On popular demand: My review of Baise-moi
, written somewhen last October, hastily and badly translated.
„We´re following our lucky star and let the dark half of our souls say what it likes.“ – Two women are on their way through rural France, haunted by the law. Still, it´s a long way from the hip pseudo-feminism of Ridley Scott´s Thelma & Lousie
: Where Manu (Raffalea Anderson) and Nadne (Karen Bach) arrive they only leave a trail of blood (and occasionally, sperm) They´re murderous journey can´t be instrumentalized for any ideology trying to reach further than pure provocation. Which is obvious from the title: Baise-moi/Fuck me
is the cinematic equivalent of givcing somebody the finger.
In France the plan of the two female directors (Virginie Despentes, Coralie Trinh Thi) worked: Upon release promptly a scandal ensued; ultra-right-wingers demanded censorship;screenings outside of porn theaters were forbidden which alarmed the local film elite. Led by (little surprise there) Catherine Breillat, reputable director from Jean-Luc Godard to Claire Denis expressed solidarity with theatre owners who continued to play the film, legal consequences notwithstanding: “It´s not about defending Baise-moi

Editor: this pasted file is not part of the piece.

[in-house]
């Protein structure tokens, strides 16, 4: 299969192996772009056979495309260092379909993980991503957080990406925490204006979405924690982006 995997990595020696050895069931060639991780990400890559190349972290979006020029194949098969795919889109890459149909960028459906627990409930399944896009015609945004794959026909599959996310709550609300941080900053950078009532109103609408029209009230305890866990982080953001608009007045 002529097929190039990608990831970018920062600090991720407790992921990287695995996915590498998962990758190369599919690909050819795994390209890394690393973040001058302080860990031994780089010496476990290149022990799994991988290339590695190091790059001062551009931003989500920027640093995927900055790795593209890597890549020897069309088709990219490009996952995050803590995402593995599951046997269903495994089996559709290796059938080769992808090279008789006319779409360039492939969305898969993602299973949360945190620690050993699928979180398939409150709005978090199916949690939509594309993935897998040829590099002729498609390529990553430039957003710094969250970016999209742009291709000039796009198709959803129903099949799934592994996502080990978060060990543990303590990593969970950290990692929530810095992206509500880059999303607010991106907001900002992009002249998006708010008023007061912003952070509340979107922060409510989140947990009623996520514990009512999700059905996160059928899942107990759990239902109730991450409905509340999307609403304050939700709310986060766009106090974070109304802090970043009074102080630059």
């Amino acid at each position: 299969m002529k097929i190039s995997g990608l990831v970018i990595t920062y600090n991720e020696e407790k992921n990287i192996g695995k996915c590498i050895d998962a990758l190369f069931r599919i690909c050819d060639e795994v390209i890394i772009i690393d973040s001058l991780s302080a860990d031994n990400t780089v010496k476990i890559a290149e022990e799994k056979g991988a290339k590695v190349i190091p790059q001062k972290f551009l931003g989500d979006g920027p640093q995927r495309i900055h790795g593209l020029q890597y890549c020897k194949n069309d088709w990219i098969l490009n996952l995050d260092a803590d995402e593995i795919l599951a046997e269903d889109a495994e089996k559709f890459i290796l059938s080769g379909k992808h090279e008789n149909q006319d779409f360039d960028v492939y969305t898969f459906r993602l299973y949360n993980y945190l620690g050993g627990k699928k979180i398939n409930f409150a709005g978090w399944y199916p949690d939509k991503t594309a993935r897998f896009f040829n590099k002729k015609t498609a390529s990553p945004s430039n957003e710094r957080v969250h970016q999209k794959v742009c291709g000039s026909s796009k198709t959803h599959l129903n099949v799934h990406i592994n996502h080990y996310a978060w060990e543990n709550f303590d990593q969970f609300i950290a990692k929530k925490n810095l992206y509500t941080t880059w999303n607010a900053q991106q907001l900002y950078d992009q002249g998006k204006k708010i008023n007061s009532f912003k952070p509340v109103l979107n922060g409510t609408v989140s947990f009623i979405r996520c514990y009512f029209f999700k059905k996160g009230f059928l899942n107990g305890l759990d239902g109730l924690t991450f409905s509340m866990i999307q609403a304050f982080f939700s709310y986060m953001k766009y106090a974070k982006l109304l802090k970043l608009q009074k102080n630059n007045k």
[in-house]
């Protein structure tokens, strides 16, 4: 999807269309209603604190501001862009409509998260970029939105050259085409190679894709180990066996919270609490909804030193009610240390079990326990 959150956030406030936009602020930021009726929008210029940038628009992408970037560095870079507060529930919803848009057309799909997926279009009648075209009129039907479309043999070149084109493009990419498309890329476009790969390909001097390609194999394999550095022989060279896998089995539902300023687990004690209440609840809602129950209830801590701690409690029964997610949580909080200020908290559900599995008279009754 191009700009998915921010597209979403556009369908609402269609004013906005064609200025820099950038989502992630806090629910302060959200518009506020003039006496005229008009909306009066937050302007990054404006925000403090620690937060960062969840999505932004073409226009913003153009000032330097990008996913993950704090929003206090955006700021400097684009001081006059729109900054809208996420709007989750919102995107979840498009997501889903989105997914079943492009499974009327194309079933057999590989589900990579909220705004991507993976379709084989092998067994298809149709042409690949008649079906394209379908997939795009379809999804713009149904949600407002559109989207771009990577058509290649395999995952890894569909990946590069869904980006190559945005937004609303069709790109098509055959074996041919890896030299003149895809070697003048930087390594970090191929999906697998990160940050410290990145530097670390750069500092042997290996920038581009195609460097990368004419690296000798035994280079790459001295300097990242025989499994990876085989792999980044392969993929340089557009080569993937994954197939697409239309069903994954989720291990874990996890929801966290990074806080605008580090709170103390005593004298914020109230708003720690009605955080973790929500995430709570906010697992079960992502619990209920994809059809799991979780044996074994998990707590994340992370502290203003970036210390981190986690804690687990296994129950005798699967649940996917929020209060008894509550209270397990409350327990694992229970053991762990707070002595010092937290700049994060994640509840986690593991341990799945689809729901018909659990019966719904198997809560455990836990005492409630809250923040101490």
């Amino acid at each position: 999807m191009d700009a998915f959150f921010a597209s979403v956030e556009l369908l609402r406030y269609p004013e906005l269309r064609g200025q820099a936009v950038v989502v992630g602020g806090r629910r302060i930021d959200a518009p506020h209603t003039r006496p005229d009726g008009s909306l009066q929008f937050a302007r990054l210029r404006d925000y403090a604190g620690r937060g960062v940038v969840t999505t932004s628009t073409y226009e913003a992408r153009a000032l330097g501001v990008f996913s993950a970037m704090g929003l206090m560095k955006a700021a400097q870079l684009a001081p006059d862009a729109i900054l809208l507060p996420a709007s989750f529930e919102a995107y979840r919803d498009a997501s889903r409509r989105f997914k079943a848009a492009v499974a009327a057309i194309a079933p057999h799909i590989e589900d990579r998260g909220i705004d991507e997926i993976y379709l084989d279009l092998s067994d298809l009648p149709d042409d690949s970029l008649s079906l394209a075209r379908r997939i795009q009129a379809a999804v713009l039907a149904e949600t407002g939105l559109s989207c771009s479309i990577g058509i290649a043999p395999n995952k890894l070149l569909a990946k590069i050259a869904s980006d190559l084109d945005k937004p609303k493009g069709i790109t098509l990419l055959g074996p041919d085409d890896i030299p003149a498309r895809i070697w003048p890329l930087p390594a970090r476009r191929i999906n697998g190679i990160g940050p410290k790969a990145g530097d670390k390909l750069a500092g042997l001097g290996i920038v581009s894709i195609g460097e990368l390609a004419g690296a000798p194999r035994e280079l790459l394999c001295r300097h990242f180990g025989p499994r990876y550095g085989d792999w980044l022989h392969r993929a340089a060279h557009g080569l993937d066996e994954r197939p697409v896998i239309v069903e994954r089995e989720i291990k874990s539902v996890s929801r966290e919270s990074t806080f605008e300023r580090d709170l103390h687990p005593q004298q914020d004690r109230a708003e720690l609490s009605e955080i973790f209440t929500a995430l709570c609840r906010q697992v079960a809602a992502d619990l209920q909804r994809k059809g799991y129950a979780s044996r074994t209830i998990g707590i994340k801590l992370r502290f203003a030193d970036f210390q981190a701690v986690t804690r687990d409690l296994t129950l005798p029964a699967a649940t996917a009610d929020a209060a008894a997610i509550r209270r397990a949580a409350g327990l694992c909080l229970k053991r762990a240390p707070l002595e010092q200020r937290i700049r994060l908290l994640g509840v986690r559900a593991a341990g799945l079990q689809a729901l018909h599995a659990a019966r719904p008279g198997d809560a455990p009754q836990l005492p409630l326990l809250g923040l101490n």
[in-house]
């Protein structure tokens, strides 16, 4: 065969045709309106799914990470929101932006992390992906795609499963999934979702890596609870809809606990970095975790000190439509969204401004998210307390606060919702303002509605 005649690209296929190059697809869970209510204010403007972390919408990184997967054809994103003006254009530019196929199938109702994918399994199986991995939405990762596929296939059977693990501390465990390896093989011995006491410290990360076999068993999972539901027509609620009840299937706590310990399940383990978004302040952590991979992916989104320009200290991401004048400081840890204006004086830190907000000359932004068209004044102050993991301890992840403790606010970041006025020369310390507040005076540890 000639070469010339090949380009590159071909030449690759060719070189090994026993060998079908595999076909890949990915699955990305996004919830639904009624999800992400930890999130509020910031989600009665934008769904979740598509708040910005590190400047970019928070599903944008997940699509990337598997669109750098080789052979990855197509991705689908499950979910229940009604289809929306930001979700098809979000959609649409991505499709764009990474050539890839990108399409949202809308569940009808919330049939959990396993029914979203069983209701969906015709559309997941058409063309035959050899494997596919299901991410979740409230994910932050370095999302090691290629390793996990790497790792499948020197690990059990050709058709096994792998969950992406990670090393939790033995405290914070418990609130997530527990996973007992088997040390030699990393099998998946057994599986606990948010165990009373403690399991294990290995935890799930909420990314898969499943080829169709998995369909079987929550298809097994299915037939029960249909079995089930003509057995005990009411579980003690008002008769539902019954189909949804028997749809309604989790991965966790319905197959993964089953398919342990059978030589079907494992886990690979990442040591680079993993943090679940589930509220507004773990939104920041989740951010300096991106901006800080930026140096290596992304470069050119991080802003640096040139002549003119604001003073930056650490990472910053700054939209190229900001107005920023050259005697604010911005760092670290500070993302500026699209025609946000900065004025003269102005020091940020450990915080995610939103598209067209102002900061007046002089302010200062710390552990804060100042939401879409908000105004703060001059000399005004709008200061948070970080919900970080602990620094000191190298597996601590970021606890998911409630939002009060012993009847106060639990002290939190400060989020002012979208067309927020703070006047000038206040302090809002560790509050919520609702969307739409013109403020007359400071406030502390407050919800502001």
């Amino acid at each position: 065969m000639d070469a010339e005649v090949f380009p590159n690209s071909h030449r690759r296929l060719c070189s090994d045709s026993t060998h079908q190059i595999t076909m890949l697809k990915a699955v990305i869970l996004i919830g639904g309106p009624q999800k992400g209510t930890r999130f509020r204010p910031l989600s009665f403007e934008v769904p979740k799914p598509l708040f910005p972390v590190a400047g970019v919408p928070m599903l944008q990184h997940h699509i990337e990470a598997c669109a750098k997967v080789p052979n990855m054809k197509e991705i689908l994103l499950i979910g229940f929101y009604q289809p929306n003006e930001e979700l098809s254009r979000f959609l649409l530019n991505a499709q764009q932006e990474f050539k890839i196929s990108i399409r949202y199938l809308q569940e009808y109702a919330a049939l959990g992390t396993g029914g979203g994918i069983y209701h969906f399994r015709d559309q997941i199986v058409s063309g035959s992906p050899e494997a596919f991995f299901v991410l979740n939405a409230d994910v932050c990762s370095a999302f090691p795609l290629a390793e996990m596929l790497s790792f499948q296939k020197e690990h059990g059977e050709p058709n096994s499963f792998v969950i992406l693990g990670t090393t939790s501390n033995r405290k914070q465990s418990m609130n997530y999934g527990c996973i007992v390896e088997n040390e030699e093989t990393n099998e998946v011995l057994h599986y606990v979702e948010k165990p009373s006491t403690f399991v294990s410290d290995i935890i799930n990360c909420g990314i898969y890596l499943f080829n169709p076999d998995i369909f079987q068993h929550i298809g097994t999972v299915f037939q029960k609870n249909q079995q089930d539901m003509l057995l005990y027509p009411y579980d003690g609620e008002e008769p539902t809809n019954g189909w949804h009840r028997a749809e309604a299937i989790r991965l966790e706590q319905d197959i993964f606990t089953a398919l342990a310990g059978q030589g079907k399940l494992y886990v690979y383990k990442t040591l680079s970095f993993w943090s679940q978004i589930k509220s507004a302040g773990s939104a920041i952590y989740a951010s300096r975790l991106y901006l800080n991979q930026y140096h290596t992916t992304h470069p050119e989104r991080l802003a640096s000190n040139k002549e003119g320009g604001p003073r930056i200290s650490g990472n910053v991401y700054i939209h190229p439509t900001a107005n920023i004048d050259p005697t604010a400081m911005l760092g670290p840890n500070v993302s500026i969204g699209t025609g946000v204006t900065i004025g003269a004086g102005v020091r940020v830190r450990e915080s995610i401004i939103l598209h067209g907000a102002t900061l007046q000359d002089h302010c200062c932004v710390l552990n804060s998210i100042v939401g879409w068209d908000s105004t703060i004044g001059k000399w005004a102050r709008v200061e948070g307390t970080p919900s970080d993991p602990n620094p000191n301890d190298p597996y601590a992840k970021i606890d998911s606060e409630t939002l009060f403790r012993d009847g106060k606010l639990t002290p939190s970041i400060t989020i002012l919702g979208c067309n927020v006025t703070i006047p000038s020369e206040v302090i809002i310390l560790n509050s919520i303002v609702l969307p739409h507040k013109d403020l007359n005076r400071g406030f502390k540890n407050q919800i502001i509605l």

it´s about liberty as such.” Quite fitting, since Baise-moi
is a film about freedom (if only the freedom to be amoral): in its single-minded insistence on being small and ugly, it´s an almost touching endeavour. Barely 80 minutes long, it´s a haphazardly photographed (on garish DV, of course), absent-mindedly edited succesion of (real) hardcore pornography and (phony) violence that just about manages avoiding monotony thanks to its snotty punk spirit. It´s fueled by anger going absolutely, definitely nowhere.
Even more consequent is the decision on part of its makers to talk about their absolute ineptitude in staging scenes – just to segue into quoting John Woo, Quentin Tarantino and Abel Ferrara as important predecessors. While the latter probed the shifty territory between moral and exploitation in 1981´s Ms. 45
is confined to a state of denial that leads into self-destruction via post-modern sensibility: the heroines derive perverse pleasure from executing sympathizers, complain about their badly written dialogue and head towards a resolution whose adherence to convention is the most outrageous aspect of a film dedicated to nothing but effrontery.